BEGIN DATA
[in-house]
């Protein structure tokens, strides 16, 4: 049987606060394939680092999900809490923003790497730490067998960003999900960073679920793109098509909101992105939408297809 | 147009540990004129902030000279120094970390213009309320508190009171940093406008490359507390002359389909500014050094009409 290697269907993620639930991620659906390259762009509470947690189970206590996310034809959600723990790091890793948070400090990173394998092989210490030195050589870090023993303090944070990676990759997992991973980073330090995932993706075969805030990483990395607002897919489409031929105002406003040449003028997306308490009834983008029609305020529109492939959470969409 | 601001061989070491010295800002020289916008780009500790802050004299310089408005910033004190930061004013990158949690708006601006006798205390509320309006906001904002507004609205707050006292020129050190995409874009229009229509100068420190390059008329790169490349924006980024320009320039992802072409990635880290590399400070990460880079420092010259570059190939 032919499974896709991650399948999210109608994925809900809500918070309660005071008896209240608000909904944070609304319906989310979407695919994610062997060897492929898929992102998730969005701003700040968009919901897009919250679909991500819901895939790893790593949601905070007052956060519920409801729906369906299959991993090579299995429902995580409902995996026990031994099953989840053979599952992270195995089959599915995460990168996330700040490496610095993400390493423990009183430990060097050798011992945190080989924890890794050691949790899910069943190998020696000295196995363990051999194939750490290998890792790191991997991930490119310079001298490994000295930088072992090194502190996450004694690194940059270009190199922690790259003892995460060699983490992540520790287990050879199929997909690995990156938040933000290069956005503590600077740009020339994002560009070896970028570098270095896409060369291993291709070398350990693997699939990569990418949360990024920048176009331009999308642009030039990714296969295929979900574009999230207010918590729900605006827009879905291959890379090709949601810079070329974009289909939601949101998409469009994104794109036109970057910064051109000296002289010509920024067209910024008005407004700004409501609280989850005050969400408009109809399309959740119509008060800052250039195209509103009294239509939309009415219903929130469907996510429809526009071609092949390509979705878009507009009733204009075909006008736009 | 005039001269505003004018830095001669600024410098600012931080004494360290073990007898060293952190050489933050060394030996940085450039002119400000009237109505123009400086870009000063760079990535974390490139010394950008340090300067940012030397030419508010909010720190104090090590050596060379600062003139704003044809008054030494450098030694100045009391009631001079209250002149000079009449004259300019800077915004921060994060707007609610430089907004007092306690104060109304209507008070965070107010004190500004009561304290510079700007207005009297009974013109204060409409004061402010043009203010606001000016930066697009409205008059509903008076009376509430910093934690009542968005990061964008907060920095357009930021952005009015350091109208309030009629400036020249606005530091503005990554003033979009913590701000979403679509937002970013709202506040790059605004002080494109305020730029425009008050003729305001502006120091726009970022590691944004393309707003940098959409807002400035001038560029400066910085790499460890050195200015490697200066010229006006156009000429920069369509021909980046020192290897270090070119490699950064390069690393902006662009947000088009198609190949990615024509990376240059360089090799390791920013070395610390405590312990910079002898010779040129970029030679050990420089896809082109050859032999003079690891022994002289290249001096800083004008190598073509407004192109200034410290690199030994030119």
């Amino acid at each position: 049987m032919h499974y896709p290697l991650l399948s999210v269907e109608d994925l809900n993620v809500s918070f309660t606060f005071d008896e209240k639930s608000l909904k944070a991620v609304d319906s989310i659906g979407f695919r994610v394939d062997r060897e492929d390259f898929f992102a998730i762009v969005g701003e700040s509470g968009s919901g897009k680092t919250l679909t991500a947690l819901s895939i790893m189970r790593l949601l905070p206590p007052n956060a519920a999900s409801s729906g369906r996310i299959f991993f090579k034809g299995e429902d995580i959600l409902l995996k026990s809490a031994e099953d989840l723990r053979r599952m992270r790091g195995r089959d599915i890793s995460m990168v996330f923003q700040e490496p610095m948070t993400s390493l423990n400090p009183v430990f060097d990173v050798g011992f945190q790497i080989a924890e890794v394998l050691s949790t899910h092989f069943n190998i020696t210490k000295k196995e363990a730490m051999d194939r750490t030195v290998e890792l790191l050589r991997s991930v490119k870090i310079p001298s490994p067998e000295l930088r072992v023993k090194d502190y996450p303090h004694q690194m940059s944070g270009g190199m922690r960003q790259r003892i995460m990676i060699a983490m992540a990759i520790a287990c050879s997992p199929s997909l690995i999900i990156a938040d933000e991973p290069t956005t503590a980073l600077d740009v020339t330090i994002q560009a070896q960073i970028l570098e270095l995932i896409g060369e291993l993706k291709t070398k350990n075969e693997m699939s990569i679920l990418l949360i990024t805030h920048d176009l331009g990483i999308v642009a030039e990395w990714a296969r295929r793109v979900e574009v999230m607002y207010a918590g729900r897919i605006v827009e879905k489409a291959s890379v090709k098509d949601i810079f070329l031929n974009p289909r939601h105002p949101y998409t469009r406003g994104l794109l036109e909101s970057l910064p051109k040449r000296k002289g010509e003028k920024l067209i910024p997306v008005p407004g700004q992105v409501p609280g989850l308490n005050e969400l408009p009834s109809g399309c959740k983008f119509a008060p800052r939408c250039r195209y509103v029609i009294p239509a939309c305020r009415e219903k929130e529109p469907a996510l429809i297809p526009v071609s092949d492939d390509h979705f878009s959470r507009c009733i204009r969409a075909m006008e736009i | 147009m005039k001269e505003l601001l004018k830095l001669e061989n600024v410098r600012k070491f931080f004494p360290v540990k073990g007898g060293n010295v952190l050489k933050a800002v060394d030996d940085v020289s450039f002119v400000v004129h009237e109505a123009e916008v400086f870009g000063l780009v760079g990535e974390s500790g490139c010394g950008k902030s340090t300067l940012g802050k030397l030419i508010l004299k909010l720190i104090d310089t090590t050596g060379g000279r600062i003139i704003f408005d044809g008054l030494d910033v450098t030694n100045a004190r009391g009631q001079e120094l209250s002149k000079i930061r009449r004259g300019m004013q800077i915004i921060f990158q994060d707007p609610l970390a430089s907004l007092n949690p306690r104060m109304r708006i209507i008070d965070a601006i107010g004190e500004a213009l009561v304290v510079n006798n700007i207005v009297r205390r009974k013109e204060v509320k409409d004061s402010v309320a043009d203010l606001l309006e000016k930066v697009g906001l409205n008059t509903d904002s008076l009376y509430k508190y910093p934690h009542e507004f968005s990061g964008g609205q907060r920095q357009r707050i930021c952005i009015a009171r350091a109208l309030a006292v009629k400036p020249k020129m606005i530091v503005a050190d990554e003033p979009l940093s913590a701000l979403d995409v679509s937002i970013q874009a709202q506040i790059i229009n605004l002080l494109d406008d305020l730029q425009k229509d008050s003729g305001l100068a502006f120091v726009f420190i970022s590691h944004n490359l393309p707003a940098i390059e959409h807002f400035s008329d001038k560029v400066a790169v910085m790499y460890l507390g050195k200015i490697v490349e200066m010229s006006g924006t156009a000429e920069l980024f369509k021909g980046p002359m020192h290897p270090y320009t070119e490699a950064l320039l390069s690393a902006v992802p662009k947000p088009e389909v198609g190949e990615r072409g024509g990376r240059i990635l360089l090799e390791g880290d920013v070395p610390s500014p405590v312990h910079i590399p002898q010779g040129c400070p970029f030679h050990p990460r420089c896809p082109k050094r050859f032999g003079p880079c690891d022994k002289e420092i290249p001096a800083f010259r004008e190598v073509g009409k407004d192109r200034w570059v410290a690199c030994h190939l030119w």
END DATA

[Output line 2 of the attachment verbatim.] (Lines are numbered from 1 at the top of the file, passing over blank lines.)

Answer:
């Protein structure tokens, strides 16, 4: 049987606060394939680092999900809490923003790497730490067998960003999900960073679920793109098509909101992105939408297809 | 147009540990004129902030000279120094970390213009309320508190009171940093406008490359507390002359389909500014050094009409 290697269907993620639930991620659906390259762009509470947690189970206590996310034809959600723990790091890793948070400090990173394998092989210490030195050589870090023993303090944070990676990759997992991973980073330090995932993706075969805030990483990395607002897919489409031929105002406003040449003028997306308490009834983008029609305020529109492939959470969409 | 601001061989070491010295800002020289916008780009500790802050004299310089408005910033004190930061004013990158949690708006601006006798205390509320309006906001904002507004609205707050006292020129050190995409874009229009229509100068420190390059008329790169490349924006980024320009320039992802072409990635880290590399400070990460880079420092010259570059190939 032919499974896709991650399948999210109608994925809900809500918070309660005071008896209240608000909904944070609304319906989310979407695919994610062997060897492929898929992102998730969005701003700040968009919901897009919250679909991500819901895939790893790593949601905070007052956060519920409801729906369906299959991993090579299995429902995580409902995996026990031994099953989840053979599952992270195995089959599915995460990168996330700040490496610095993400390493423990009183430990060097050798011992945190080989924890890794050691949790899910069943190998020696000295196995363990051999194939750490290998890792790191991997991930490119310079001298490994000295930088072992090194502190996450004694690194940059270009190199922690790259003892995460060699983490992540520790287990050879199929997909690995990156938040933000290069956005503590600077740009020339994002560009070896970028570098270095896409060369291993291709070398350990693997699939990569990418949360990024920048176009331009999308642009030039990714296969295929979900574009999230207010918590729900605006827009879905291959890379090709949601810079070329974009289909939601949101998409469009994104794109036109970057910064051109000296002289010509920024067209910024008005407004700004409501609280989850005050969400408009109809399309959740119509008060800052250039195209509103009294239509939309009415219903929130469907996510429809526009071609092949390509979705878009507009009733204009075909006008736009 | 005039001269505003004018830095001669600024410098600012931080004494360290073990007898060293952190050489933050060394030996940085450039002119400000009237109505123009400086870009000063760079990535974390490139010394950008340090300067940012030397030419508010909010720190104090090590050596060379600062003139704003044809008054030494450098030694100045009391009631001079209250002149000079009449004259300019800077915004921060994060707007609610430089907004007092306690104060109304209507008070965070107010004190500004009561304290510079700007207005009297009974013109204060409409004061402010043009203010606001000016930066697009409205008059509903008076009376509430910093934690009542968005990061964008907060920095357009930021952005009015350091109208309030009629400036020249606005530091503005990554003033979009913590701000979403679509937002970013709202506040790059605004002080494109305020730029425009008050003729305001502006120091726009970022590691944004393309707003940098959409807002400035001038560029400066910085790499460890050195200015490697200066010229006006156009000429920069369509021909980046020192290897270090070119490699950064390069690393902006662009947000088009198609190949990615024509990376240059360089090799390791920013070395610390405590312990910079002898010779040129970029030679050990420089896809082109050859032999003079690891022994002289290249001096800083004008190598073509407004192109200034410290690199030994030119």